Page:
Those who are interested in hydroelectrics have forcibly pointed out the difficulties with the licensing system. They showed me the forms that they must fill in, which are astonishingly complex. There is virtually no difference between applying to run a small water turbine and applying to run Hinkley Point in terms of the complexity of the information that is required, the volume of impounded water and other similar matters. That makes it very difficult for someone who is not expert even to attempt to apply. The process is lengthy, and it can take more than three months to obtain a licence from the Environment Agency. It is also expensive and can cost more than £2,000, including the necessary advertising costs, and I question whether it is necessary. Could it be subsumed within the planning
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process? Could we introduce a threshold below which such activities are exempt as permitted development, which might apply to not only water turbines, but micro-wind turbines, too? Such policies would certainly promote the use of microgeneration among householders.

On financial support, the clear skies grant does not match the required scale of investment in water turbines. The contribution is very small, and the scale of the available grant does not encourage maximum output, which one might expect to be the object of Government policy. If the clear skies grant is changed, I can only put in a plea for its replacement by something simple and non-competitive—it should be certain that a grant will be received once a project is completed in order to encourage a lot of people who might otherwise have doubts.

Perhaps the Minister might also like to consider the possibility of interest-free loans. I understand that the Government are not normally desperately keen on providing those; nevertheless, if we have a clear policy objective and a high capital outlay, there is clearly an incentive for the Government to look at ways of reducing liabilities for the householder in the early part of an investment period.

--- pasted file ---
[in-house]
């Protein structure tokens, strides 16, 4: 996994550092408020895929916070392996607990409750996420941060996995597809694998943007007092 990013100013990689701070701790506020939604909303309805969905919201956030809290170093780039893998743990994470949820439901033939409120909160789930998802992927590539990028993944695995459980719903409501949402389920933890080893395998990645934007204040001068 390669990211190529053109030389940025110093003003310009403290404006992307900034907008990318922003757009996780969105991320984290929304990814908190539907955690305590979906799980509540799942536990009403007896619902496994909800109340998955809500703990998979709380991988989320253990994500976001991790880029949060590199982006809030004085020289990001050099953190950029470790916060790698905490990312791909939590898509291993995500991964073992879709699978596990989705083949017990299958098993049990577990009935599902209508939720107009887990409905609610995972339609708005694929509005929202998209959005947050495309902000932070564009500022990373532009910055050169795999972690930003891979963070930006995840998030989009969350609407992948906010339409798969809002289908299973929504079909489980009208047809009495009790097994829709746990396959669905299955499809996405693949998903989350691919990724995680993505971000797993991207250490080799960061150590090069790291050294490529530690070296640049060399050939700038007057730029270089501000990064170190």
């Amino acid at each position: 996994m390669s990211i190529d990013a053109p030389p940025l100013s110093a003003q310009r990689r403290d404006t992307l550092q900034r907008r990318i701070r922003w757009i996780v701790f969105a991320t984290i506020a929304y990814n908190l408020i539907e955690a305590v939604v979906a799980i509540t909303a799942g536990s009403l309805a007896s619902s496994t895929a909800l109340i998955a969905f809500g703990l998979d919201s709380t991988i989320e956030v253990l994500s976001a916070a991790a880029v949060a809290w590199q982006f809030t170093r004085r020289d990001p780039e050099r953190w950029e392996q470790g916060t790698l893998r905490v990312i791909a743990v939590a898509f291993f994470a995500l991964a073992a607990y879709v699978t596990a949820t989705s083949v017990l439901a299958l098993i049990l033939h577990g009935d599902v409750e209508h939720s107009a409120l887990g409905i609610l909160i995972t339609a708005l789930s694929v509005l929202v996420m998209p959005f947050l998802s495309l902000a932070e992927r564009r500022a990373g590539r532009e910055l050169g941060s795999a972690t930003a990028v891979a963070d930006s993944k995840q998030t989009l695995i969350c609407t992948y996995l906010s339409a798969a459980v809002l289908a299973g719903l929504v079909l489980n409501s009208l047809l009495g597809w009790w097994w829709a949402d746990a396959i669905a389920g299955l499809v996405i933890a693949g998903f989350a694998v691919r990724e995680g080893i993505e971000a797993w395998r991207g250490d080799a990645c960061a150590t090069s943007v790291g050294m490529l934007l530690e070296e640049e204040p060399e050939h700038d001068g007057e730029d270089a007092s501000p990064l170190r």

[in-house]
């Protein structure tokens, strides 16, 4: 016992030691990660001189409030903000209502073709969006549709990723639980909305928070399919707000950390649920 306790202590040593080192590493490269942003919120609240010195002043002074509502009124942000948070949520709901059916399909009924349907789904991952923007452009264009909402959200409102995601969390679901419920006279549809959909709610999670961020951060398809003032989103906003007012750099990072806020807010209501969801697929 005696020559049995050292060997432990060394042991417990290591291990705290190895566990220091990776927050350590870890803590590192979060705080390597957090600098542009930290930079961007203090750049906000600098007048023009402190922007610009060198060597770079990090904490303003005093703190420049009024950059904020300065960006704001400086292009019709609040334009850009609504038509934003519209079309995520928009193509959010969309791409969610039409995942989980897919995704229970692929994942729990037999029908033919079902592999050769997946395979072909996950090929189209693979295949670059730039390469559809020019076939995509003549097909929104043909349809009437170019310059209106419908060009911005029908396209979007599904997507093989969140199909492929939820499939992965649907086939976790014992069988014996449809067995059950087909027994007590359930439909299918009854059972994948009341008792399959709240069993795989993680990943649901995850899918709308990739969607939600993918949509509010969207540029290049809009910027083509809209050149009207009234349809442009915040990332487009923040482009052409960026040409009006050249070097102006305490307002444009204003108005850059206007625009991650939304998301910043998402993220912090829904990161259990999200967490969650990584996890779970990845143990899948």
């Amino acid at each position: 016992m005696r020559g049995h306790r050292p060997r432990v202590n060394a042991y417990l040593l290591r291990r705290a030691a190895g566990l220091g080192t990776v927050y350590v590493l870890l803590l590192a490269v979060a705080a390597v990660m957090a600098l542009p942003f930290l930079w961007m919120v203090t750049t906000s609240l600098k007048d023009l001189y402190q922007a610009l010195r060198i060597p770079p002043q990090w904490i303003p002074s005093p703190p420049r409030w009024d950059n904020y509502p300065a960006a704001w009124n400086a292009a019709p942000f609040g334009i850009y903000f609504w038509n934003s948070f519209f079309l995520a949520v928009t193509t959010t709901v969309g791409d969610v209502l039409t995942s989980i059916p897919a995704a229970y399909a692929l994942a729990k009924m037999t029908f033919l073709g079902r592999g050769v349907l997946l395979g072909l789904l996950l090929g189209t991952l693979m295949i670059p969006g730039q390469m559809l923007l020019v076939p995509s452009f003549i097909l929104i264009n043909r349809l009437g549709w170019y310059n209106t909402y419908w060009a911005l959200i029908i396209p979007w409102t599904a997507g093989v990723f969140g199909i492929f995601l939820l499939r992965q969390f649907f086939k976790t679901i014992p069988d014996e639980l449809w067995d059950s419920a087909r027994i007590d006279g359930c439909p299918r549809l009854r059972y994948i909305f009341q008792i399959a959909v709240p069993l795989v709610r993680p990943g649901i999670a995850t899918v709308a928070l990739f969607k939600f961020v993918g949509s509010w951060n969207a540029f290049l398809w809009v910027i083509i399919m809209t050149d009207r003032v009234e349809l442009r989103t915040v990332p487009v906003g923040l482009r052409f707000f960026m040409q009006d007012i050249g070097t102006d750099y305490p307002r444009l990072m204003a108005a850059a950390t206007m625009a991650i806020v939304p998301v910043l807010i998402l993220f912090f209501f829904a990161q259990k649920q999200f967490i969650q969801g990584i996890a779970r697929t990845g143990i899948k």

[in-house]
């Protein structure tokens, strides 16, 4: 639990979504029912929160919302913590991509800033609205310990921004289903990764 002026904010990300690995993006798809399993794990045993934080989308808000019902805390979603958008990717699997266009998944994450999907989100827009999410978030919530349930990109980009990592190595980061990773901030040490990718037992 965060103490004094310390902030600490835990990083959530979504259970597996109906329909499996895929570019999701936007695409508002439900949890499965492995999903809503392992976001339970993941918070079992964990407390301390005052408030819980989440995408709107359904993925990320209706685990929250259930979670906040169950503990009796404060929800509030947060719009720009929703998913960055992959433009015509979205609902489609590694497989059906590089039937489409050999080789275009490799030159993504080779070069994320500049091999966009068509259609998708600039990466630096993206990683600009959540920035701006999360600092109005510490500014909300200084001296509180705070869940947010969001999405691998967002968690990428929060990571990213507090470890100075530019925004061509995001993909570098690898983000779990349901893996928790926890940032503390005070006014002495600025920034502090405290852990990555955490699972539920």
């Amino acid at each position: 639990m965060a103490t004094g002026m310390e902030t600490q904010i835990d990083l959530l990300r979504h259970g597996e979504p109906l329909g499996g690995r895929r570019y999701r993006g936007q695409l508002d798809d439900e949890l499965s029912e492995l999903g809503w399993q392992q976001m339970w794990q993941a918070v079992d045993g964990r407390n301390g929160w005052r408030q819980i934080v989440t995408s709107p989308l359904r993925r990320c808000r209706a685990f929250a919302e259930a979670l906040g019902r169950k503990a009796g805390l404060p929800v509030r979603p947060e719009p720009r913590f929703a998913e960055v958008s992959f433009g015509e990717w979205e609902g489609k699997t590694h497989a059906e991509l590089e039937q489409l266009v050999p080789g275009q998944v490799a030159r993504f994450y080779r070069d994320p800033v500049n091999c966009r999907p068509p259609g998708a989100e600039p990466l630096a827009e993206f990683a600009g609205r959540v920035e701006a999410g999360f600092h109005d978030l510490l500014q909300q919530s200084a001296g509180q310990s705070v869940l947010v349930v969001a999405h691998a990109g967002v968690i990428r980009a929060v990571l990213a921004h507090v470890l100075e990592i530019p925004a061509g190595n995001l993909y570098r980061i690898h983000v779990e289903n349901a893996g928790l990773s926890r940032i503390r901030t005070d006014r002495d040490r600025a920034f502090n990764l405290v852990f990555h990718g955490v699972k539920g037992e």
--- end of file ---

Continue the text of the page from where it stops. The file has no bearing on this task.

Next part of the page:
There is a disparity between what the utilities provide in terms of grant, and an incredibly complicated payment system, with renewable obligation certificates, levy exemption certificates, and payments from the utility companies. At the end of a Westminster Hall debate on 23 March, the hon. and learned Member for North Warwickshire (Mr. O'Brien) made an intriguing comment about what he described as ROC-ettes—that is, renewable obligation certificates in a diminutive form appropriate to microgeneration. I wonder whether any further work has been done on that.

If we are serious about encouraging water turbines, we must accept that it must be a high priority in the use of our water resources and should perhaps have a higher priority than some of the other competing interests. There should be an onus on the responsible authorities to ensure riverine maintenance in order to allow turbines to work effectively.

There are all sorts of reasons why this technology is appropriate. Its locality means that there is a minimal line loss. It promotes economic activity in rural areas. It has the capacity to operate in environmentally sensitive locations. That is rare for any technology, but this is also something that enhances local life, brings historic buildings back into use and aids their conservation, gives a continuity to all the technologies that may be worth rediscovering, and contributes to the overall energy requirement of the country. It is a technology that is worth supporting and whose time has come.

It would be very good if there were permanently established opportunities for householders to see such technologies in action around the country. I spent the last week at the Royal Bath and West show, where it occurred to me that it would be a perfect site for a permanent exhibition given the number of people who go through there and are interested in the use of technologies in rural areas and diversity within the agricultural community.
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This is a perfect opportunity to show the potential for alternative technologies in producing energy in ways that are entirely compatible with the rural environment. I hope that the Minister may be able to help us in pointing the way forward.

10.47 pm